In 1964, the Judicial Conference of the United States addressed concerns about the ever-increasing case-loads of the United States Circuit Courts of Appeals [FN72] and issued a general recommendation that the federal appellate courts limit publication only to those opinions “which were of general precedential value.” [FN73] This recommendation was unsatisfactory, however, as it did not provide sufficient detail to guarantee consistency among the courts. [FN74]


       As a result, by 1972, the Judicial Conference was again striving for more effective publication rules. [FN75] The Federal Judicial*858 Center [FN76] reported that there was “widespread agreement that too many opinions [were] being printed and published, but no consensus about how to limit publication.” [FN77] The Board of the Federal Judicial Center recommended that the Judicial Conference direct each circuit council to review its publication policy and implement certain modifications. [FN78] At its October 1972 session, the Judicial Conference approved the circulation of the Center's report to all circuits and required that each circuit develop an opinion publication plan. [FN79] A no-citation rule was to be included with this plan. [FN80]


       Meanwhile, work on model standards continued at the Judicial Center, and after revisions, the Center published a report authored by the Advisory Council for Appellate Justice. [FN81] This *859 report set forth a model rule [FN82] regarding standards for publication, procedures for deciding which opinions should be published, and the desirability of allowing citation of unpublished opinions. [FN83]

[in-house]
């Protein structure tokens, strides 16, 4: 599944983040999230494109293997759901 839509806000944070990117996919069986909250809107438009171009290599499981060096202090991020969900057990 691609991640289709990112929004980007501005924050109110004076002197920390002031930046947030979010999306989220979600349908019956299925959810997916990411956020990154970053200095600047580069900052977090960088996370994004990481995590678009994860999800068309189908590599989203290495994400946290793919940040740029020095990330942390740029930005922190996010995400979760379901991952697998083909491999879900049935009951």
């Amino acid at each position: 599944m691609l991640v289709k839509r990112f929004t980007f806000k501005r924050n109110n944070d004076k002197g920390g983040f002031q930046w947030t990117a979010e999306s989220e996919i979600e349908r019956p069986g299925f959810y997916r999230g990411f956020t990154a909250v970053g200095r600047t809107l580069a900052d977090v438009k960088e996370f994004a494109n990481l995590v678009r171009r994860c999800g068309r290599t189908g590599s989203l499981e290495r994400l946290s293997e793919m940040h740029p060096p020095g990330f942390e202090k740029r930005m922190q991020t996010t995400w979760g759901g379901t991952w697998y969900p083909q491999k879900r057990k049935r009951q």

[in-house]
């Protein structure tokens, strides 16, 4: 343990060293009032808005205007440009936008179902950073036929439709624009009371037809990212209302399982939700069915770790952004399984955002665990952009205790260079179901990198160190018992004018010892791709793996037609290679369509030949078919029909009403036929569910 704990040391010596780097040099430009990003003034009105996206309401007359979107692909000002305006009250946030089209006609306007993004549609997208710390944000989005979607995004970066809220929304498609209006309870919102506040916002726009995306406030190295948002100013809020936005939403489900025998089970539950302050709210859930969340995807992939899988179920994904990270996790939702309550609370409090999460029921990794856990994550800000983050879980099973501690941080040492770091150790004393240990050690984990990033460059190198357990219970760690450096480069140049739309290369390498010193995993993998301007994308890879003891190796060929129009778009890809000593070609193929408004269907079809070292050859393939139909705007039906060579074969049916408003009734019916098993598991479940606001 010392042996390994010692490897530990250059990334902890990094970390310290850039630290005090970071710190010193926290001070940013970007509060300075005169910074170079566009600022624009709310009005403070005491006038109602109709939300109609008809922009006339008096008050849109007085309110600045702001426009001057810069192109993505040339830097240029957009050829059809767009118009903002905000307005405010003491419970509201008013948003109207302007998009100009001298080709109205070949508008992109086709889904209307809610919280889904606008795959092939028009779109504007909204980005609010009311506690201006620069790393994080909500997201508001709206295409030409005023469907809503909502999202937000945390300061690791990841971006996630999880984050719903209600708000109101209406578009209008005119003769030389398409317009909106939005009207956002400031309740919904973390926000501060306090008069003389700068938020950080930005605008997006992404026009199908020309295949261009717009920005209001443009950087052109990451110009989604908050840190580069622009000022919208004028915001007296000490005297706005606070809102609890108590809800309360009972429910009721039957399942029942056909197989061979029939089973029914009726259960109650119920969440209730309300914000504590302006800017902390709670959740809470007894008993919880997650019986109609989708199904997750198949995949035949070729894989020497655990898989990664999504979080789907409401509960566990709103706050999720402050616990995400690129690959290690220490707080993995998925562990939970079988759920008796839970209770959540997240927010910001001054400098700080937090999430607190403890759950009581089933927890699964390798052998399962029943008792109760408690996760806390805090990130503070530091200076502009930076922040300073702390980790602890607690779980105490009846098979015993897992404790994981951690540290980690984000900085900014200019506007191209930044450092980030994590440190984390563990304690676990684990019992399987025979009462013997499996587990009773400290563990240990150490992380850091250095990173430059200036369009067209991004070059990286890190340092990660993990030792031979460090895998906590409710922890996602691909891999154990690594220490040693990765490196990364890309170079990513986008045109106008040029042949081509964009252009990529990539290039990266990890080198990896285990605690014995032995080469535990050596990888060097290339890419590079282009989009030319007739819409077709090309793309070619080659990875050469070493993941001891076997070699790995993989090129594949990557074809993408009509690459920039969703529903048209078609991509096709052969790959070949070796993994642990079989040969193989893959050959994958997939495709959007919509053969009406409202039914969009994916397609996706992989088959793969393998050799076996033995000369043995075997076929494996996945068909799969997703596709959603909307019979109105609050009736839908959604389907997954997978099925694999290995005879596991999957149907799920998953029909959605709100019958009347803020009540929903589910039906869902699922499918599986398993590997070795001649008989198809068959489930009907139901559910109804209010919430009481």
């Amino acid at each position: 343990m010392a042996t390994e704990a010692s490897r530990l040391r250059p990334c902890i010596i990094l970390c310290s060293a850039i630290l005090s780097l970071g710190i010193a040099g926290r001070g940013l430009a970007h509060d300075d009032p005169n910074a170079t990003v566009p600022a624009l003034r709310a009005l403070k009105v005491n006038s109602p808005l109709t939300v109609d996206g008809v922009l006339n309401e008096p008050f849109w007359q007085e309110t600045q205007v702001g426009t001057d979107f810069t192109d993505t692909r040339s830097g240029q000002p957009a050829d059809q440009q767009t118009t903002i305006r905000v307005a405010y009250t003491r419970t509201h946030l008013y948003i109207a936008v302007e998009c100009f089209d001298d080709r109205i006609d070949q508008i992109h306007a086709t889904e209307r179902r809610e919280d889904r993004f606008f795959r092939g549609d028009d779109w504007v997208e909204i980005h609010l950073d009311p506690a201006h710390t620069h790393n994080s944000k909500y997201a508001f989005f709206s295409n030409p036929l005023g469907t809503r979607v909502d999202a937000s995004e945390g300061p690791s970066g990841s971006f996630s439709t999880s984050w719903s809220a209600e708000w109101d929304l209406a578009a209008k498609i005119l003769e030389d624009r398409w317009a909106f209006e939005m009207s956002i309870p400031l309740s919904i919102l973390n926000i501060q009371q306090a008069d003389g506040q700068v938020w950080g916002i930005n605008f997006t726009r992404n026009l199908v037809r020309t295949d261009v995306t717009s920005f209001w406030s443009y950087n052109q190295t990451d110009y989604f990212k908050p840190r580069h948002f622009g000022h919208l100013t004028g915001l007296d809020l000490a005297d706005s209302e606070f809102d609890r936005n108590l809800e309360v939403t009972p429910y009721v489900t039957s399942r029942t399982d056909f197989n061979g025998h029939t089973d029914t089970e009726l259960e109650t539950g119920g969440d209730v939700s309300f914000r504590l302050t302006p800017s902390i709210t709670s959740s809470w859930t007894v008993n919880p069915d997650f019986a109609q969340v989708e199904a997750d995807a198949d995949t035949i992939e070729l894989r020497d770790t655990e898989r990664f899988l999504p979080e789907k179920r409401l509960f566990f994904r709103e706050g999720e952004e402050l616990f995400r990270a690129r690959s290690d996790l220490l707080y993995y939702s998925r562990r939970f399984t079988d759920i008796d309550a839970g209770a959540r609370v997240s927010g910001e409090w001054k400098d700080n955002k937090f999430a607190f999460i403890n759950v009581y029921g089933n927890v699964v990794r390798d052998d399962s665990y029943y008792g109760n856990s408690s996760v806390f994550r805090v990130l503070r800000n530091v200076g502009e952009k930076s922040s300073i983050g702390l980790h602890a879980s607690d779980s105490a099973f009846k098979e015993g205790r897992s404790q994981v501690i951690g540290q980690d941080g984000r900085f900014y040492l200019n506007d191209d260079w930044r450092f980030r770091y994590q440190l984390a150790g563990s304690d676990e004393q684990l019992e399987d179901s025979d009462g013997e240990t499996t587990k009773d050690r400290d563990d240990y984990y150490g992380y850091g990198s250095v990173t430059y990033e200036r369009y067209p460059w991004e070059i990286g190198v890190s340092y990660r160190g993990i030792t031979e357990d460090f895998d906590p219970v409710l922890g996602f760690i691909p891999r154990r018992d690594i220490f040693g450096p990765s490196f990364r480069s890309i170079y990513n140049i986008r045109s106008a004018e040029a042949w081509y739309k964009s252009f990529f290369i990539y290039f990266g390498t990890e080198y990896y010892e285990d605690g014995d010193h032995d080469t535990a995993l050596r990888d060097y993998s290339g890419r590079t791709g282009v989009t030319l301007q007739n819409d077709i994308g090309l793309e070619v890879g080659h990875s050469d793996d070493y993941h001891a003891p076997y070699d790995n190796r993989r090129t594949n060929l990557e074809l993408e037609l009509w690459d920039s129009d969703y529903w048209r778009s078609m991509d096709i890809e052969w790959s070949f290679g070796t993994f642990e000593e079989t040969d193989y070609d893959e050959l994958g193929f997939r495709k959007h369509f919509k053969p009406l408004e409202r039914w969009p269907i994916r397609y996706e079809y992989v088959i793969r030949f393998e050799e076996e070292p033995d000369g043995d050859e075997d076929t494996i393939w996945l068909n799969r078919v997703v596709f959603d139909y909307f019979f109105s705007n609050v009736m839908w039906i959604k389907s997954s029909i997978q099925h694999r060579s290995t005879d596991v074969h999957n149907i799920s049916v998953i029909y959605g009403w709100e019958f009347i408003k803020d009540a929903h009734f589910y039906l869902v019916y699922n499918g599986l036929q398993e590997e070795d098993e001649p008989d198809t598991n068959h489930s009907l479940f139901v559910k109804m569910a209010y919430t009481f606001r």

Shortly thereafter, each circuit submitted its revised rules to the Judicial Conference, and by 1974, each federal circuit had adopted its own unique plan for further limiting the publication of opinions. [FN84] Although each of the plans differed considerably, there were two similarities among them: (1) opinions that had no precedential value would not be published; and (2) all circuits designated at least some of their opinions as having no precedential value. [FN85] While the proposed plans were not identical, the Conference noted that their divergence would be a useful experimental tool in arriving at a settled position on publication. [FN86]


3. The Current State of Published Opinions in the Circuits